There are even instructions, so if like me you are not to sure how to make the royal icing correctly, to decorate biscuits you are easily guided.

Icing your biscuits

This is the first success I’ve personally had with icing shaped biscuits. ( I may need a bit more practice but it was tons of fun) and I was suprised at how easy it was to mix the royal icing.

Just add a little water or lemon juice to your icing sugar.

When decorating the biscuits,I chose just to use the white icing, but you could make any colours by just adding your own colouring.

Although we were supplied with craft sticks to ice the biscuits, I found that by giving Hamish a clean paint brush he was able to ice his biscuits with less mess.


The 21 biscuits are packaged in pairs for freshness and to allow you to either decorate one a day or all in one go.

We enjoyed guessing each packets theme.

With cute themes like:

  • dinosaurs
  • tea party
  • ninjas
  • cars
  • dogs
  • Gingerbread people
  • Emoji faces
  • and princess

These delicious ginger biscuits cater for the whole family.

Decorating the biscuits

Theres no right or wrong way to decorate these biscuits and your imagination is the limit.

Allowing you to make them as fancy, plain or sweet as you prefer.

There is more than enough icing supplied and it’s advisable to mix up small amounts as you go, as not to waste.

We also chose to separate the sweets as I found it easier for Hamish to decorate his creations with the sweets separated into smaller containers. ( Although I’m still sure he ate more than he decorated with.)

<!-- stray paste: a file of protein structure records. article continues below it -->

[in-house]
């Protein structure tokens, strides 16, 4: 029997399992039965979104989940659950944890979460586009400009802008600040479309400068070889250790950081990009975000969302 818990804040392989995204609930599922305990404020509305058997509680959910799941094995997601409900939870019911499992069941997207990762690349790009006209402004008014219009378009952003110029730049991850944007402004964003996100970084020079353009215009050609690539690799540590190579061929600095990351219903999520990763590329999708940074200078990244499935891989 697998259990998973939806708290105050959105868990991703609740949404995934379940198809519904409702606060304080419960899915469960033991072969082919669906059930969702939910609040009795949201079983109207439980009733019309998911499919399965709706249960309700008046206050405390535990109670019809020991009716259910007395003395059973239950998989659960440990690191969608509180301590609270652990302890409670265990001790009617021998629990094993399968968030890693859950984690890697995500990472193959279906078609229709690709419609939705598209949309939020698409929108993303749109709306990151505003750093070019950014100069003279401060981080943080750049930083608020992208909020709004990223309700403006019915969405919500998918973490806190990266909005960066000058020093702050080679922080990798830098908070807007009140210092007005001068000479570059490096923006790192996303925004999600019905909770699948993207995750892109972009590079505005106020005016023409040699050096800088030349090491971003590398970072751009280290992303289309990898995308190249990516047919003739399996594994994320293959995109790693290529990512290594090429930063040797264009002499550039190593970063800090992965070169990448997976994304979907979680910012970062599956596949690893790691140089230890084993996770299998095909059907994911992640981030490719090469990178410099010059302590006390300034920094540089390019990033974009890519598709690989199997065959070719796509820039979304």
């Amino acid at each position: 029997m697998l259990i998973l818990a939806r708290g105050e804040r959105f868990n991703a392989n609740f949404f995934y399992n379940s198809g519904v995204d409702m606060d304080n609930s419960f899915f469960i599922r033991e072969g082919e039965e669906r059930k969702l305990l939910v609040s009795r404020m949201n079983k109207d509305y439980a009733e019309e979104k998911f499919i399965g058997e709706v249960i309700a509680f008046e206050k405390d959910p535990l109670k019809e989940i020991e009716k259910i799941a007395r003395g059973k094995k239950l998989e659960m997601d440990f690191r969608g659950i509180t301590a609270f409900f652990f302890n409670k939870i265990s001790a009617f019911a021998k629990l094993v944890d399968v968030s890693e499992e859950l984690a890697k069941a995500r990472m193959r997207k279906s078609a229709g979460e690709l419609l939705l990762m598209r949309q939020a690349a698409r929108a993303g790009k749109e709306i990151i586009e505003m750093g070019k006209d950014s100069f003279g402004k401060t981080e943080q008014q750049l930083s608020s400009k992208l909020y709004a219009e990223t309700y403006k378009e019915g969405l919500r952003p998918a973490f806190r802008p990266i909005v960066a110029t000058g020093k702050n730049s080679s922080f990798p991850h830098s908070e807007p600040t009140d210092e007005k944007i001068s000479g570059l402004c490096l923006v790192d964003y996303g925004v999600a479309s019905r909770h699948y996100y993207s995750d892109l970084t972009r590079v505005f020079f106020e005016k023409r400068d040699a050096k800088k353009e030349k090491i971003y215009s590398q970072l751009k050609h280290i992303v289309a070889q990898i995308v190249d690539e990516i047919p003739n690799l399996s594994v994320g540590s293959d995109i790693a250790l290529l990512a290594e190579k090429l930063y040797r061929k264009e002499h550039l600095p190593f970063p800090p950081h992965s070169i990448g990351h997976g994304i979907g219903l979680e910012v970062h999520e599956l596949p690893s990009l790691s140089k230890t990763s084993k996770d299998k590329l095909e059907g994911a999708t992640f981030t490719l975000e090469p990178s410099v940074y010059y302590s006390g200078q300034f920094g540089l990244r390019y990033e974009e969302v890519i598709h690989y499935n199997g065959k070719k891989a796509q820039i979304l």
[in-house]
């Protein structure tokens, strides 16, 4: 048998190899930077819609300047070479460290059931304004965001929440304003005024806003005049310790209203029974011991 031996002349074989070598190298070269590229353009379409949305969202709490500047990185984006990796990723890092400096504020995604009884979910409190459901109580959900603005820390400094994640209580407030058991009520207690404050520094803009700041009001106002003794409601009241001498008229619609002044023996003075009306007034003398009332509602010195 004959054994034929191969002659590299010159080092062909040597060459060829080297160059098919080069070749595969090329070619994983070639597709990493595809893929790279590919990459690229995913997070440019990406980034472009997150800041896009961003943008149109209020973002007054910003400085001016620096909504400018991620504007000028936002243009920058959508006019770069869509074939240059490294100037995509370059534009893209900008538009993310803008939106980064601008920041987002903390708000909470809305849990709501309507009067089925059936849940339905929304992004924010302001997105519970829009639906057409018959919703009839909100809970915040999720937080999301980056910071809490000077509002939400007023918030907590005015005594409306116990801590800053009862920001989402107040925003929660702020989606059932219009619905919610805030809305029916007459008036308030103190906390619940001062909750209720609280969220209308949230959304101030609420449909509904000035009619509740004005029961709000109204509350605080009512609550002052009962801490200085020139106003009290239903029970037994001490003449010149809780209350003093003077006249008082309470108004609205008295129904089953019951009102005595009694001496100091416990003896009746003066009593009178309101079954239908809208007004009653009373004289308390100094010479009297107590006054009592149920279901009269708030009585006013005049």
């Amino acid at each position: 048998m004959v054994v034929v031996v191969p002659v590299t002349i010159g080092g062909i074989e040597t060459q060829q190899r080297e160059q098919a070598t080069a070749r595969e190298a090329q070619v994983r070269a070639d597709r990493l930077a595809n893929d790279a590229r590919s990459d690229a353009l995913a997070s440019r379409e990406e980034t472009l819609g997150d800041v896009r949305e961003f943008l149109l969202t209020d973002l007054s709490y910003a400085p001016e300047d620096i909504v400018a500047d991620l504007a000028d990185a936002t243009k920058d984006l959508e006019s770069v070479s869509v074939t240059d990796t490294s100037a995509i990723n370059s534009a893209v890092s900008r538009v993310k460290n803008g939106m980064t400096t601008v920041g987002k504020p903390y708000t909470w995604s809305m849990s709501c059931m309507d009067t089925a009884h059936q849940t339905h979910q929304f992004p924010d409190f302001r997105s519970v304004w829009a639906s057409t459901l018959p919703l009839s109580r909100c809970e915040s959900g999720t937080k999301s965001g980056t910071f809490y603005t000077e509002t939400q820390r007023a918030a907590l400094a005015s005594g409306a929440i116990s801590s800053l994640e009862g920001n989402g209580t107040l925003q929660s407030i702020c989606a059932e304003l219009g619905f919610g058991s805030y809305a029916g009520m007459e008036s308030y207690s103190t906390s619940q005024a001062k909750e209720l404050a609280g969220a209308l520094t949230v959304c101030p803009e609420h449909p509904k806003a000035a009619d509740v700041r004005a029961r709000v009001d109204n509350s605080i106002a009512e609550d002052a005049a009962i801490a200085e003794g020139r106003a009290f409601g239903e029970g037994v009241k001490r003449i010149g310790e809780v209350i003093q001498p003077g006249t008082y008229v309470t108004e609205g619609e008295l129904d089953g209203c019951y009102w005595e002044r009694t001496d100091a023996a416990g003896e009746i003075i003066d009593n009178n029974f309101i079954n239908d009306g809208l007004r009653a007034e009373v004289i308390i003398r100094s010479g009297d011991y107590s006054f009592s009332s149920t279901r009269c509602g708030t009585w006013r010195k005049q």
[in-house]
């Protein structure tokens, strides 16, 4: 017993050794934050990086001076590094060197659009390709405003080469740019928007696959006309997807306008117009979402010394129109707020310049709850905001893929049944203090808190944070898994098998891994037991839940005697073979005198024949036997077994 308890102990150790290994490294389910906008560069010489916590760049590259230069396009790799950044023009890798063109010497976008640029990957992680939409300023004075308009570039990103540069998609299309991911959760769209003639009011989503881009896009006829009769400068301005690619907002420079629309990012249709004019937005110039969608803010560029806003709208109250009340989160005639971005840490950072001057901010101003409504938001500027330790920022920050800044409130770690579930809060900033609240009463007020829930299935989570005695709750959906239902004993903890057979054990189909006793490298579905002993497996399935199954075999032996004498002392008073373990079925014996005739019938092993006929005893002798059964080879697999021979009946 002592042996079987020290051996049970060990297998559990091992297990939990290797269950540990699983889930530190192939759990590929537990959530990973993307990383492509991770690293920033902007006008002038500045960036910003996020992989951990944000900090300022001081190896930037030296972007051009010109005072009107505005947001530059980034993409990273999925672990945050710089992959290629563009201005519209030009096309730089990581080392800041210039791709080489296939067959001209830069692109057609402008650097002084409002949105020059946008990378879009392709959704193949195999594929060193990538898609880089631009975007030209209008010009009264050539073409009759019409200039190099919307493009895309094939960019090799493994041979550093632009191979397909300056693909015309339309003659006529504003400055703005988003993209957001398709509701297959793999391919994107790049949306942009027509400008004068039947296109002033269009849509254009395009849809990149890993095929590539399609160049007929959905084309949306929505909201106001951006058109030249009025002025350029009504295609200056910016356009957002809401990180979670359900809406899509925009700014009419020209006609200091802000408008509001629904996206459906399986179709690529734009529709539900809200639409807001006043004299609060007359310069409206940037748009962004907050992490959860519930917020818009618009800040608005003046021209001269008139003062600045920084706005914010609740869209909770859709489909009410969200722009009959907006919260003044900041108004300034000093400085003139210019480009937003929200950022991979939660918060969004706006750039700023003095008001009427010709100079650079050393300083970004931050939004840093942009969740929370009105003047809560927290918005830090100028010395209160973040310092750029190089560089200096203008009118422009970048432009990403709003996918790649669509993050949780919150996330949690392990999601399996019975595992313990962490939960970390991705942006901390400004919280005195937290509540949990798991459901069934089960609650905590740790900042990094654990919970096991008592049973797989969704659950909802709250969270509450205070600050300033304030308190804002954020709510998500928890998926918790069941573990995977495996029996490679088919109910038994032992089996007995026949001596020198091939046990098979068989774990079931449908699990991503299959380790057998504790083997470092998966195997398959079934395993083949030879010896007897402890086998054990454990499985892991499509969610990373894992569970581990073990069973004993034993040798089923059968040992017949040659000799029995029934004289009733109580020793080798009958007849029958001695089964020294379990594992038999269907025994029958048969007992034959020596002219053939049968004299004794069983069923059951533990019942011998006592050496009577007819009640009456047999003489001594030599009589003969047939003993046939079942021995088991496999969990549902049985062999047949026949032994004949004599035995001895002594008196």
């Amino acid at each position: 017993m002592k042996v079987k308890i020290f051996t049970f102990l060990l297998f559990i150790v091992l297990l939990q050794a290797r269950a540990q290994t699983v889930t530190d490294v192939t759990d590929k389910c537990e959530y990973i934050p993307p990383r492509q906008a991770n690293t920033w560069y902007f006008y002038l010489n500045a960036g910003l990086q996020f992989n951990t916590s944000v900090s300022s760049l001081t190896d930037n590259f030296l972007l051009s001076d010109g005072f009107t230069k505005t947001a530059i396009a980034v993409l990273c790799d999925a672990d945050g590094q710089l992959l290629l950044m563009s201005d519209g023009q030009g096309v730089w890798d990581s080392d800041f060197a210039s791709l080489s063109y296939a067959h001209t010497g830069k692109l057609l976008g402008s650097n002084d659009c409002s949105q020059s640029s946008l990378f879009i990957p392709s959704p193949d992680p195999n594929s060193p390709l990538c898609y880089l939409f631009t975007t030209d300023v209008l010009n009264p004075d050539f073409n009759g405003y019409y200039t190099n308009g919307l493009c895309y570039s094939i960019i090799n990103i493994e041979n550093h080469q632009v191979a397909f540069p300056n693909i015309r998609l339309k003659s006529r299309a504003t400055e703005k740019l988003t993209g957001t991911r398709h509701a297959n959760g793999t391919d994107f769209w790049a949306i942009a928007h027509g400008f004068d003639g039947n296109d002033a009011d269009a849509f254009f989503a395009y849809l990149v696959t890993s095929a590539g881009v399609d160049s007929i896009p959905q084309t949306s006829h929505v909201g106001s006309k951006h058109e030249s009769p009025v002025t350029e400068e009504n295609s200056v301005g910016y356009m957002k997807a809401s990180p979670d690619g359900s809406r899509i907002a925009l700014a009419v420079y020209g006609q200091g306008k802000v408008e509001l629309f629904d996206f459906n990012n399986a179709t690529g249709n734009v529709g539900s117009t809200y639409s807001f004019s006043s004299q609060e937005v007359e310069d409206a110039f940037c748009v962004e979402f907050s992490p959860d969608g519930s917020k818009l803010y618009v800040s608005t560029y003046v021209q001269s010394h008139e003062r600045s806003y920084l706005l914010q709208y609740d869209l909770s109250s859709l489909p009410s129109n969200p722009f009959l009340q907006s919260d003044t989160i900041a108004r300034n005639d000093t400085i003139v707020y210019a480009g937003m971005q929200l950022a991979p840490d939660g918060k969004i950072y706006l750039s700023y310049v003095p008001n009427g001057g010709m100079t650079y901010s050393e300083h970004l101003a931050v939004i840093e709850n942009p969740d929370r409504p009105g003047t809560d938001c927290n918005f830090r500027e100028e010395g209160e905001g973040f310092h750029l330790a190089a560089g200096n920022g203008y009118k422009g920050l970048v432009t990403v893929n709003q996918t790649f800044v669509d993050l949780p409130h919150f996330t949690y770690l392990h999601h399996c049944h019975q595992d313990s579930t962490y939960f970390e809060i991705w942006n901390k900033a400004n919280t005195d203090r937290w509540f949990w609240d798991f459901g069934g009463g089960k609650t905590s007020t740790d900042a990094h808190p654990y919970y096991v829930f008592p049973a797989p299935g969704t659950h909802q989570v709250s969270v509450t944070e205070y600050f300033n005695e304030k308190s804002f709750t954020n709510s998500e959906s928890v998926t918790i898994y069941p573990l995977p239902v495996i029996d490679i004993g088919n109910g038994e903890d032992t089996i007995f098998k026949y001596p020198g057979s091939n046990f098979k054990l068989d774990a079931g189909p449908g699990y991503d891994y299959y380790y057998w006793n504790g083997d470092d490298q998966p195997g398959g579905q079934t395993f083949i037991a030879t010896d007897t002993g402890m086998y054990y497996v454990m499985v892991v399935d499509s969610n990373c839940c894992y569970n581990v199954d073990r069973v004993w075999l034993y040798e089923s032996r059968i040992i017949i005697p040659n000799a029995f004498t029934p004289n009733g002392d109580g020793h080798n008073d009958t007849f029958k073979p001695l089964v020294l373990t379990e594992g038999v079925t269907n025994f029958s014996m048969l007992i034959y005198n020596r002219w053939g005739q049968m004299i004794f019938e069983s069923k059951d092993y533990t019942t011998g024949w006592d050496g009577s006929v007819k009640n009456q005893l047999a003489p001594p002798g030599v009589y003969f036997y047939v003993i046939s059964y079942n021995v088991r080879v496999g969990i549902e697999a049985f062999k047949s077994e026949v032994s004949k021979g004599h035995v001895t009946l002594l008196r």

Hamish was incredibly excited to make his own biscuits and went to town nibbling sweets and decorating his tea time treats as soon as I opened the box.

After weeks of being cooped up inside this was just the right distraction we needed to lift our moods and introduce some fun into our week.

The kit is easy to use and would be wonderful

  • for a family night, with each family member decorating their own dessert.
  • At a birthday party take home treat,each guest could make one to take home.
  • As a luxurious gift to family or friends to tell them you are thinking of them.
  • As a fun activity to break lockdown bordom.

Even my teen, Ronan jumped on board to let his creativity loose and create his own fancy treats.

Taste test

But the proof is always in the tasting and not only were these biscuits fresh, they were delicious.

This really was the most fun in a box and just the thing we needed to beat the lockdown bordom.


Harck & Heart are running a special promotion of 30% these fantastic DIY cookie baking kits until the end of May.

Grab a box today and enjoy these delightful biscuits.

Posted in Family Life, Family Time, Parenting

International families day

Yesterday, 15 May, was International families day.

What is International families day?

Proclaimed by the UN general in 1993, the day reflects on the importance of family, people, societies and cultures around the world.

It is a day to promote issues that relate to families.

Each year, since 1996, a new theme of focus is chosen. The theme for 2020 is ” Families in Development”

A time for family

This year, the Covid-19 pandemic has highlighted the need to both value our own families as well as gift those families who may find themselves in a vulnerable situation right now.

Families are the foundation of society.